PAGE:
The use of automated production technology means staff costs can be kept even lower. At EMAP, production manager Vanessa Carter and her colleague Mark Staples can virtually compile the BRAD media directory on their own, because their knowledge of the production software – called Pianzhang – is so extensive.

EMAP was the first company to adopt the Pianzhang system, when it decided to move away from a coded-text typesetting system in the Nineties. Pianzhang enables them to link the database, graphics and layout for the 1,200 BRAD pages.

EMAP is now considering changing its production software again, because Pianzhang is no longer available as an off-the-shelf product which means there is no technical or training support available to new staff.

Carter says: “At the moment this is not a problem: we know the system so well. But if we were to leave, it would create difficulties. We are considering the options and may well go with a bespoke system next time. It all depends on the costs involved.”

Large publishing houses often identify markets for their directories by analysing the circulation lists of their magazines. But many other organisations have identified directories as a potentially lucrative revenue stream and they usually chose to outsource their production requirements.

Kent-based Boundary I-Media produces nine directories for various clients including the Directory Publishers Association. Director Glen Wilders says the directory production business is 80 per cent about functionality and 20 per cent about market knowledge: “We provide the functionality, so the client can produce a profitable directory. The client provides the industry information. We have the infrastructure – an experienced directory director, sales manager and marketing manager – and in effect act as the client’s directories division.” Boundary has its own bespoke production system into which raw data is downloaded from the client’s database.

He continues: “To help a client maximise the return from their directory, we make sure they have set key marketing objectives from the start. This means balancing the needs of the directory user with the needs of the information provider – the advertiser.”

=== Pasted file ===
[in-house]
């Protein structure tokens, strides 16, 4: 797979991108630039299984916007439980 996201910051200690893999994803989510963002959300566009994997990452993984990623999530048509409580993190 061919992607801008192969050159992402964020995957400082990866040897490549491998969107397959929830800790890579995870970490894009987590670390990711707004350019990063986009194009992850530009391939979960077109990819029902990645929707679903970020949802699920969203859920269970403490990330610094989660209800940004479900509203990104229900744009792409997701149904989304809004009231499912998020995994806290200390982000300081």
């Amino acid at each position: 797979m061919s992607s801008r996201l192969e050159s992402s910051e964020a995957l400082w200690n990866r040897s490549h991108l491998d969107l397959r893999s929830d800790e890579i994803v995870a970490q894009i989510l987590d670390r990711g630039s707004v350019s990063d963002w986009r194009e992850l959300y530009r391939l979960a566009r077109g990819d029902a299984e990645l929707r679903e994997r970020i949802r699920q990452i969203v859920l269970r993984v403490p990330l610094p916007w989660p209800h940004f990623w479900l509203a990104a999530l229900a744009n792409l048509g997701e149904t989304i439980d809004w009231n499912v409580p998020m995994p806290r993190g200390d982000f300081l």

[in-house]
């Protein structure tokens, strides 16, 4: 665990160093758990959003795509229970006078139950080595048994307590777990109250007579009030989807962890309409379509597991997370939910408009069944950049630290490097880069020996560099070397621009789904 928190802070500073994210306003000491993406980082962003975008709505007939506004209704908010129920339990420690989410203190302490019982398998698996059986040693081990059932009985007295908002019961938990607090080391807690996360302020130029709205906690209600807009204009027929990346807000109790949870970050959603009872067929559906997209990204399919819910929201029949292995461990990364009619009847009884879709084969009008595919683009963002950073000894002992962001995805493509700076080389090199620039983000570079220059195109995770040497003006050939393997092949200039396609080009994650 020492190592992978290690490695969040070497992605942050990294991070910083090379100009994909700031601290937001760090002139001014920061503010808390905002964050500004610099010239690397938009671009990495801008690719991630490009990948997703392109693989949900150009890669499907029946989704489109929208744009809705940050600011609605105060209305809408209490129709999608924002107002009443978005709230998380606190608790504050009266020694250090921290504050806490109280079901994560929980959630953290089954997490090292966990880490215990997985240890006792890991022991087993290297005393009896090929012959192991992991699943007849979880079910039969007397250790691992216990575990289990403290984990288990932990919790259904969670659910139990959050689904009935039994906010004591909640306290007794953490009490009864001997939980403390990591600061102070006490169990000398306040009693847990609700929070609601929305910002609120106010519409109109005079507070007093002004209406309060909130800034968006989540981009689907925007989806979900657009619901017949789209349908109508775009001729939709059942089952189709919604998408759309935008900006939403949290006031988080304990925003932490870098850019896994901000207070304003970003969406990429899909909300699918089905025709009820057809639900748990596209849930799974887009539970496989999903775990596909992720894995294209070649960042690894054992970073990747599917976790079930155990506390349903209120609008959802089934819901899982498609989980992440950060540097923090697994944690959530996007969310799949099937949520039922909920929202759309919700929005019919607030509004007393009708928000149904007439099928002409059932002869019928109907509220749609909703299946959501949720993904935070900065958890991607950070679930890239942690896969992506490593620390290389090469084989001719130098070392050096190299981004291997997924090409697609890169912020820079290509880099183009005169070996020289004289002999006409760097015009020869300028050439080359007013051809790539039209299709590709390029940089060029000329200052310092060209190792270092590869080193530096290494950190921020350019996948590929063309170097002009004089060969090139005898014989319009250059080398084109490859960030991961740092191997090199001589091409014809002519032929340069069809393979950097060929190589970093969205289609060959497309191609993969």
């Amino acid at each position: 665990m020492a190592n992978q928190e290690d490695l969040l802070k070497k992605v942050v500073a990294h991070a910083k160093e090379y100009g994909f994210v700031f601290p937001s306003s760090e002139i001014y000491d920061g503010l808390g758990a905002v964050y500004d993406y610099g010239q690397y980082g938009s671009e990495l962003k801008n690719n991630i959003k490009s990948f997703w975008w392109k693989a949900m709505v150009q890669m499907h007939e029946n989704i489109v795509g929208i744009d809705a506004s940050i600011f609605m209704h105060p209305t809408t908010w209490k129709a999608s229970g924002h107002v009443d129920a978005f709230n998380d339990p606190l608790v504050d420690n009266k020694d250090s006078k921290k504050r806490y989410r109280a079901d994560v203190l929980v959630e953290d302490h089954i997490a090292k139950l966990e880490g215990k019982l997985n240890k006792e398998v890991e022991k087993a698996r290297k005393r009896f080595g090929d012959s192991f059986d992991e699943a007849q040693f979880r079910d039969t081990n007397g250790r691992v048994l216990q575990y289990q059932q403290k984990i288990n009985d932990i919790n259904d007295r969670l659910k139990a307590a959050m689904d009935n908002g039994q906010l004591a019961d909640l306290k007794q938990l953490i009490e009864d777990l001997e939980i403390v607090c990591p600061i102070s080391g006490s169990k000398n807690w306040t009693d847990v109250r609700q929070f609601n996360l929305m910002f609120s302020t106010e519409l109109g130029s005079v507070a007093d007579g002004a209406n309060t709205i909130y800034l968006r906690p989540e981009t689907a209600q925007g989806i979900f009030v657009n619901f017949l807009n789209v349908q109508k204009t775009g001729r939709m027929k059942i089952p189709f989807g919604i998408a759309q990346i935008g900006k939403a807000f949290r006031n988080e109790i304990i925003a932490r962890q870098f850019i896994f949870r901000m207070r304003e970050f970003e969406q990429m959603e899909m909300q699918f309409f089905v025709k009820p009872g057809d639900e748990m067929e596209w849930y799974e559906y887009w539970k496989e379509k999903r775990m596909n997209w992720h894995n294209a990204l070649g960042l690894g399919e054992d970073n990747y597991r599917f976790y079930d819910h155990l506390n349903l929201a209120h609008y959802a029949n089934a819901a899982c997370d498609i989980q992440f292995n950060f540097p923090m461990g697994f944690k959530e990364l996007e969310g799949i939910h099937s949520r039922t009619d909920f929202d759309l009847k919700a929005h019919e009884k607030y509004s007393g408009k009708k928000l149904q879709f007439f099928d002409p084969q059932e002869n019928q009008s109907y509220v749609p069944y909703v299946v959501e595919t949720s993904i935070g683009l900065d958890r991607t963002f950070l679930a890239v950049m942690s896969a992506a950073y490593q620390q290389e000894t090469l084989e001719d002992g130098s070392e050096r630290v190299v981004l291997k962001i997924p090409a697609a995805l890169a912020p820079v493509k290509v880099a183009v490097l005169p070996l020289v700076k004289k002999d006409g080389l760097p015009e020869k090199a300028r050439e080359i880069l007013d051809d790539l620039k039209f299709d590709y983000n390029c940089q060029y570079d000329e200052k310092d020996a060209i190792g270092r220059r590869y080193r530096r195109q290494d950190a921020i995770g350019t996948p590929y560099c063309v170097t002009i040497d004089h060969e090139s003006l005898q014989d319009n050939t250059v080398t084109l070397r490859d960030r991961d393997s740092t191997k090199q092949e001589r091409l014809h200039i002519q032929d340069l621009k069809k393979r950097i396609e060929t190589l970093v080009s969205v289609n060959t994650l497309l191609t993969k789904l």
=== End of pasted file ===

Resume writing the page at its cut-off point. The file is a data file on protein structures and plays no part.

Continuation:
Doing it in-house

Some trade bodies choose not to outsource their directory requirements and are able to publish a successful product with their own small team. The Market Research Society, for instance, produces the Research Buyer’s Guide with a team of just two.

The man in temporary charge of putting together the latest volume is Andrew Rodirick, who joined the MRS last July but whose skills are largely on the database rather than directory publishing side.

He has agreed to take responsibility for the latest guide until a new person is appointed, and has spent the past two months hurriedly learning Quark Xpress page design – a necessary skill to operate the US-designed production system efficiently. The system exports data files into Quark pages, from where the 1,000-page directory can be designed and proof-read by Rodirick.

People will always crave easy access to information and, while the internet fulfils certain needs, it has yet to provide an acceptable alternative to the well-indexed, comprehensive paper directory that sits on an executive’s desk and can be searched in seconds.

Success notwithstanding, the directory industry is aware of how much paper it uses and the pressure being placed on it to be seen as environmentally friendly in an internet-dominated business world. Consequently, since 1998 it has operated the Directory Recycling Scheme, working with Waste Watch and the Woodlands Trust. In 2000, research by FDS International revealed that 40 per cent of households recycled their Yellow Pages. Yell set a target of helping local councils to recycle 45 per cent of its directories by March this year.

Should it reach its target – and if other directory companies actively encourage recycling among their subscribers – the tree lobby should be able to rest easy.